Prof Cheng noted that America’s outbreak came two months after Wuhan was locked down. It originally had ample time to guard against the virus but due to the government’s negligence, the outbreak spread within the country. Pushing the blame to China under such circumstances would not win international support.
However, he also urged caution regarding bold statements such as “China will become the US’s saviour” and that “all countries should copy from China” made by Chinese netizens. He pointed out that the outbreak in the US is still in its developing phase and based on the capabilities of this superpower, the outbreak will be contained in no time. When that happens, the US will also be able to share their experiences with the world. In contrast, China is currently experiencing an increased risk of imported cases triggering a second wave of the pandemic. If so, how it responds will be yet another test of China’s epidemic prevention and control abilities.
Prof Cheng said, “The fight between the Chinese model and the American model has now extended to the public health arena. The next crucial step to determine which of the two countries will take the lead in the pandemic lies in who’s faster in developing a vaccine or specific medicine for Covid-19. This is the key resource that the world desperately needs.”
The global diplomacy landscape after the pandemic
Regardless of different countries’ evaluations of China’s “pandemic diplomacy”, one thing remains indisputable — the reason that China has been able to play such an active role on this front comes down to the absence of other major powers and regional organisations. The globalisation and regionalisation systems that various countries have relied on for a long time are terribly vulnerable in the face of this pandemic.
China’s moves might even invite backlash from traditional Western countries, placing China-EU and China-US relations under immense pressure.
Even the EU, often viewed as speaking with one voice, has shown internal disharmony since the onslaught of the pandemic. Germany and France have apparently intercepted the medical resources meant for other EU countries. Such behaviour has angered the other EU countries and caused some to wonder if the international order was regressing to the era of the "survival of the fittest". Italian ambassador to the EU Maurizio Massari also lamented that not a single EU country responded to the European Commission’s call to render assistance to Italy. In the end, only China came to its aid.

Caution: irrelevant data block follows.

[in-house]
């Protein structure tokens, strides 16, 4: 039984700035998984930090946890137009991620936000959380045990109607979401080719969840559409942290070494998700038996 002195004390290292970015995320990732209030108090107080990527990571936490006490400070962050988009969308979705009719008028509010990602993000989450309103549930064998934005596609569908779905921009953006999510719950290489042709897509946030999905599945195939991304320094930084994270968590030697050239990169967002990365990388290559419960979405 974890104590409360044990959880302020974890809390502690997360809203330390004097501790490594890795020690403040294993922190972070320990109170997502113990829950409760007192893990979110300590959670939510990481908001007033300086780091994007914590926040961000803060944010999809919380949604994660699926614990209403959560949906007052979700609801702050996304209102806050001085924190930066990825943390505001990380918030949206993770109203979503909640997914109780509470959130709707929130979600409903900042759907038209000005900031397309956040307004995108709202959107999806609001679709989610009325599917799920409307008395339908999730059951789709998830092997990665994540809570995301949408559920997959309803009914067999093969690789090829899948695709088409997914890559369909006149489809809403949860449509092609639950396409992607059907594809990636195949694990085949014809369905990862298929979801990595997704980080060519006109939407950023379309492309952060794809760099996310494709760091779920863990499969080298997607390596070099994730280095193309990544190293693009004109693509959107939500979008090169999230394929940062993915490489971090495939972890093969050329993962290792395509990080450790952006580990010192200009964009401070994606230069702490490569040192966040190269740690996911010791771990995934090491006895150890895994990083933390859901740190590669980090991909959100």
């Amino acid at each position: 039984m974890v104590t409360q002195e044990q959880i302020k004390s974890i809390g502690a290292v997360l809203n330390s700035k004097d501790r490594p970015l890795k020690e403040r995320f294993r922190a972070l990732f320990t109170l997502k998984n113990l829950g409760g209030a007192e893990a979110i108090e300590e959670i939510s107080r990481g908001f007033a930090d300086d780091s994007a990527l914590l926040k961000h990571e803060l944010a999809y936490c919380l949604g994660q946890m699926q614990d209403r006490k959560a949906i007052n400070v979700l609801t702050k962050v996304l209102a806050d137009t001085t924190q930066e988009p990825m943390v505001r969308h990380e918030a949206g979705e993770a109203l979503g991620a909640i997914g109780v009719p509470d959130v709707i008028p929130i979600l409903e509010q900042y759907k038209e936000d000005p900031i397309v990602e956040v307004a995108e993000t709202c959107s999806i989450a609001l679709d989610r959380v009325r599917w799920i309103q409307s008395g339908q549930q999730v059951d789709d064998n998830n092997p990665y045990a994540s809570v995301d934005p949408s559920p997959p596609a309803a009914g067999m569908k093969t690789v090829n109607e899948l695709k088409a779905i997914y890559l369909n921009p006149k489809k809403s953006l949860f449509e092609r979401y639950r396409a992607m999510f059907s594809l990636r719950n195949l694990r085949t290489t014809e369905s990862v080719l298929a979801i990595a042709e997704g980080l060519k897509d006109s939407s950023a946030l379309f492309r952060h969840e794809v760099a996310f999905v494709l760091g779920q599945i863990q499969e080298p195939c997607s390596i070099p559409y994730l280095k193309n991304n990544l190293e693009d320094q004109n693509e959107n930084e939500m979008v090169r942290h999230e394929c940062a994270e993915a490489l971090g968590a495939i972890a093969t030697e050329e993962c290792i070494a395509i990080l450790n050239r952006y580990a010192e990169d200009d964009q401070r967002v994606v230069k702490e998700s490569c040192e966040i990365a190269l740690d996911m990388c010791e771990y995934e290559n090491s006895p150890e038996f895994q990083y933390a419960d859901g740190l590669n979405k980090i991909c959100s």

However, all the scholars this reporter interviewed generally agree that the global diplomacy landscape will not undergo a major shake-up because of this. While China can utilise this opportunity to demonstrate the benefits that this rising power can bring to the international community and expand multilateral collaboration that in turn increases its international influence, it will not replace the US which has been the longstanding international leader. Instead, China’s moves might even invite backlash from traditional Western countries, placing China-EU and China-US relations under immense pressure.
While EU countries such as Italy would be grateful to China for rendering assistance after being left in the lurch by the EU, they would also be sandwiched between the EU and China.
According to Okada Takashi, China and the US’s efforts during this pandemic stand in sharp contrast. China’s assistance to European countries could bring about positive effects to push forward the Belt and Road Initiative in Europe and create a better diplomatic environment for China. “Unfortunately, Japan will not change its stance towards China,” he said. “The Trump administration’s new Cold War mentality is forcing Japan to choose between China or the US. Although this puts Japan in a dilemma as it intends to begin economic cooperation with China, if forced to make a choice, most Japanese would prefer to keep the status quo and adhere to the US’s societal and economic systems.”